Marqibo approved for rare leukemia

(HealthDay) -- Marqibo (vincristine sulfate liposome injection) has been approved by the U.S. Food and Drug Administration to treat adults with a rare form of blood and bone marrow cancer, Philadelphia chromosome negative acute lymphoblastic leukemia, abbreviated ALL.

The drug is sanctioned for people whose disease has progressed, despite use of at least two anti-leukemia regimens.

ALL is most-often diagnosed in children. The estimates that 6,050 people will be diagnosed this year with the disease, and 1,440 will die from it, the FDA said Thursday in a news release.

Marqibo was approved as an orphan drug, designed to treat a rare disease or condition.

The drug was evaluated in a clinical trial of adults whose disease had relapsed at least twice, despite standard anti-leukemia treatments. The most common side effects reported were constipation, nausea, low , fever, nerve damage, fatigue, diarrhea, loss of appetite and insomnia.

The drug's labeling will include a boxed warning that the drug must only been administered intravenously, and that it could be lethal if administered in another way.

Marqibo is marketed by San Francisco-based Talon Therapeutics.

More information: The FDA has more about this approval.

add to favorites email to friend print save as pdf

Related Stories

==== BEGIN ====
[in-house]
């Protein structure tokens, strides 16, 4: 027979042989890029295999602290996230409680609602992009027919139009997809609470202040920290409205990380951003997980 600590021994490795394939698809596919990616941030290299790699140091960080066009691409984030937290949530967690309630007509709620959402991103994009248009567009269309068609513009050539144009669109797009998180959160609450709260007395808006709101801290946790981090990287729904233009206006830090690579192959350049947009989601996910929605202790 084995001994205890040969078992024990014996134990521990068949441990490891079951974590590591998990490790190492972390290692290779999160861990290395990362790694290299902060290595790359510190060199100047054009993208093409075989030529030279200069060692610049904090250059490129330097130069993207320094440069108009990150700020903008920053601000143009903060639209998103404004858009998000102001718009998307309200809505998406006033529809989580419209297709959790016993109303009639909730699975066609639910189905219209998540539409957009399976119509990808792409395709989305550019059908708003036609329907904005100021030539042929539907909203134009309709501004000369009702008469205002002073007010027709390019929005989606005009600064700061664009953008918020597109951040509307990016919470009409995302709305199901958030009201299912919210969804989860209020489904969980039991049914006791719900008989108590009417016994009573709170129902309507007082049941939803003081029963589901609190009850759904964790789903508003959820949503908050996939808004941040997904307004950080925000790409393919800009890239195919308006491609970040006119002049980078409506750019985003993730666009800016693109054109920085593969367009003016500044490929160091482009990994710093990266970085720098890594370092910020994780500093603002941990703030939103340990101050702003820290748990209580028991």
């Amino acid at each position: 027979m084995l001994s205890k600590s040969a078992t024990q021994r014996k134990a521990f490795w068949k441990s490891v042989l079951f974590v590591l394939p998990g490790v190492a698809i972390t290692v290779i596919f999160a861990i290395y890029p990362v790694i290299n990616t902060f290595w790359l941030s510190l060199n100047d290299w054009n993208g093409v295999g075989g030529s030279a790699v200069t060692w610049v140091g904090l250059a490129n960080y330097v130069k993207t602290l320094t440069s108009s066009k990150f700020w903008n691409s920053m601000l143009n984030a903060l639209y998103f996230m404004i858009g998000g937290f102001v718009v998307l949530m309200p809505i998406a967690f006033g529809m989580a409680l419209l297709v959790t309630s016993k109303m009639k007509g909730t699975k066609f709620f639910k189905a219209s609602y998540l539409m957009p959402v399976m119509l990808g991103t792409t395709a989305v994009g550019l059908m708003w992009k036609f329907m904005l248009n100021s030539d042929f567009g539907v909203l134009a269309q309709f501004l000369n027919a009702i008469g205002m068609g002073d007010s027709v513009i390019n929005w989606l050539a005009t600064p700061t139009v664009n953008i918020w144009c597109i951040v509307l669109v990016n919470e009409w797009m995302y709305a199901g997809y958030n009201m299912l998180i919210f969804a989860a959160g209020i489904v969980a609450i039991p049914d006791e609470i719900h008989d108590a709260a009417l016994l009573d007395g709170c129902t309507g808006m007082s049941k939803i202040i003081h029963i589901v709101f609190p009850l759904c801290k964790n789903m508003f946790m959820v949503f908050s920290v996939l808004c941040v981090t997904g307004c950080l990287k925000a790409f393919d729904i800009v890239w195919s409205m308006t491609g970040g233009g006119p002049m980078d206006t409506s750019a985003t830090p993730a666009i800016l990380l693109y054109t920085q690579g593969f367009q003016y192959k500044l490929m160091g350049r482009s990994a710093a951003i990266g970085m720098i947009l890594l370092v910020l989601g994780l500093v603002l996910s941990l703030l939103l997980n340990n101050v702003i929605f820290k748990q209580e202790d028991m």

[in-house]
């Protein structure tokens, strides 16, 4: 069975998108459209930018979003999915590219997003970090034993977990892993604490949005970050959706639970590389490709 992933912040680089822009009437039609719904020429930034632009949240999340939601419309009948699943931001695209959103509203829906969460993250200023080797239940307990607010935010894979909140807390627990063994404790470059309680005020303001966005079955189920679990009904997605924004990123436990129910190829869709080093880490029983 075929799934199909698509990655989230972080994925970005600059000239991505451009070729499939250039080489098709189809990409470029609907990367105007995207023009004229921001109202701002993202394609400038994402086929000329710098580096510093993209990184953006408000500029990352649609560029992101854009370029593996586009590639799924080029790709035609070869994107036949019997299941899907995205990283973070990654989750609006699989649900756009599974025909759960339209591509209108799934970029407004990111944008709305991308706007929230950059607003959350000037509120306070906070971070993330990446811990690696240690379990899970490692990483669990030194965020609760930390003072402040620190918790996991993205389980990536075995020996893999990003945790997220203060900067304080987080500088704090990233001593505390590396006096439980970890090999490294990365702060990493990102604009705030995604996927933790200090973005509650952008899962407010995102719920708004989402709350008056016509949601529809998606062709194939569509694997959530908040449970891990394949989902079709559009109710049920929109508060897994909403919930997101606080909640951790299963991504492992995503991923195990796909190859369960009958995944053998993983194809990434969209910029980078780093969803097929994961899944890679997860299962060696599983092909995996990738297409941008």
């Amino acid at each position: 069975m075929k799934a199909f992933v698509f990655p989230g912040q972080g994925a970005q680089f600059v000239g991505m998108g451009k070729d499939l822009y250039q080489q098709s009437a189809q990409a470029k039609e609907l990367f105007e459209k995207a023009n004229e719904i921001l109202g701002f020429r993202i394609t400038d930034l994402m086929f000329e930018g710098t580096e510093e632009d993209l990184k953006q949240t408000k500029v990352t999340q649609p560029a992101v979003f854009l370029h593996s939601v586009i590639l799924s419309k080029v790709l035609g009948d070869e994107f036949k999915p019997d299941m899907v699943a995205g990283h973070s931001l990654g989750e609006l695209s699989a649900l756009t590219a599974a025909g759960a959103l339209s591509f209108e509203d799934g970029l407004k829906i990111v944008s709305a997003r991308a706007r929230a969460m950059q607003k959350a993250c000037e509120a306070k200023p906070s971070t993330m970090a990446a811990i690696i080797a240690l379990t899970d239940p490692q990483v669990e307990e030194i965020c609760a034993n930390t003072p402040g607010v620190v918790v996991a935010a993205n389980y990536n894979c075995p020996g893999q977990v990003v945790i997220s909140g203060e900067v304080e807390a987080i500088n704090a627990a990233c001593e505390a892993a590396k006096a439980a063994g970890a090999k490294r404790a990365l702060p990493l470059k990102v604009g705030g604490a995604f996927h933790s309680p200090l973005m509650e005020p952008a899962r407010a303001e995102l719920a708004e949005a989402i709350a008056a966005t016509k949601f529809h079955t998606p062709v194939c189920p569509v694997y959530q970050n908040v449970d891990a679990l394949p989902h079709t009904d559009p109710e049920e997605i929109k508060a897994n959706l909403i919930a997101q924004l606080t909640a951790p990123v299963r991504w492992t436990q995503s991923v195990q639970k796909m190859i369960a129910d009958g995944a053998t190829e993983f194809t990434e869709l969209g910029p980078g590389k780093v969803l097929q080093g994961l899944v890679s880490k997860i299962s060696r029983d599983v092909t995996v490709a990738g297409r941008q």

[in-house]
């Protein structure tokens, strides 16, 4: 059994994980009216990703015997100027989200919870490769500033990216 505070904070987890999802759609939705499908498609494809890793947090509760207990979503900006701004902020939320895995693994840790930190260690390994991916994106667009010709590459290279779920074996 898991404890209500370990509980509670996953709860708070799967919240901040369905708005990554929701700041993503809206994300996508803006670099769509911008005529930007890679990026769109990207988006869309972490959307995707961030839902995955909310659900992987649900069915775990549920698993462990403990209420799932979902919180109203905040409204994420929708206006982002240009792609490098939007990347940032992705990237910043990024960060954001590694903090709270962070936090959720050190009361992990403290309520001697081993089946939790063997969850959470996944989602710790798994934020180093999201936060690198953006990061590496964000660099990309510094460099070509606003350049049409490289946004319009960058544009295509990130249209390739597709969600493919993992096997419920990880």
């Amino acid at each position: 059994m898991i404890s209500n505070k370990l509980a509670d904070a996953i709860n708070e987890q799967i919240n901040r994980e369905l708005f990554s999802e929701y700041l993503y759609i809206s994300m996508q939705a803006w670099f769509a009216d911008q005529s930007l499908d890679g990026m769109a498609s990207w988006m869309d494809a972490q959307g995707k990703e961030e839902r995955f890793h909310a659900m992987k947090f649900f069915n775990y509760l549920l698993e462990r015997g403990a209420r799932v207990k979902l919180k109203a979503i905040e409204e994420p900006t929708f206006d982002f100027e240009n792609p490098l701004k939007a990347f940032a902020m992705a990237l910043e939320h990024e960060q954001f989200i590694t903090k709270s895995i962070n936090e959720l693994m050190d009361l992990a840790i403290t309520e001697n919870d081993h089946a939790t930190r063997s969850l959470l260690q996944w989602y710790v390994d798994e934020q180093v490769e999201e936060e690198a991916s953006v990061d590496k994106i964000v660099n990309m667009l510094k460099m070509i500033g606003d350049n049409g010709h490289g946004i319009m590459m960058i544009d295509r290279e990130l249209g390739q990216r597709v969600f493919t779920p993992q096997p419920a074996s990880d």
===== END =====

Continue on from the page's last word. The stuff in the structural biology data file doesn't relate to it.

Marqibo approved for ph- acute lymphoblastic leukemia

Aug 10, 2012

(HealthDay) -- Marqibo (vincristine sulfate liposome injection) has been approved by the U.S. Food and Drug Administration to treat adults with Philadelphia chromosome negative acute lymphoblastic leukemia ...

Kyprolis approved for multiple myeloma

Jul 20, 2012

(HealthDay) -- Kyprolis (carfilzomib) has been approved by the U.S. Food and Drug Administration to treat certain people with multiple myeloma who have already been given at least two prior therapies.

Afinitor approved for advanced breast cancer

Jul 23, 2012

(HealthDay) -- Afinitor (everolimus) has been approved in combination with the drug exemestane to treat postmenopausal women with advanced hormone-receptor positive, HER2-negative breast cancer, the U.S. Food ...

Perjeta approved for advanced breast cancer

Jun 11, 2012

(HealthDay) -- Perjeta (pertuzumab) has been approved by the U.S. Food and Drug Administration to treat people with HER2-positive late-stage breast cancer, the agency said in a news release.

Recommended for you

Same cancer, different time zone

10 hours ago

Just as no two people possess the same genetic makeup, a recent study has shown that no two single tumor cells in breast cancer patients have an identical genome.

Brazilian researchers identify RNA that regulates cell death

15 hours ago

Researchers from the University of São Paulo (USP) have identified an RNA known as INXS that, although containing no instructions for the production of a protein, modulates the action of an important gene in the process ...

User comments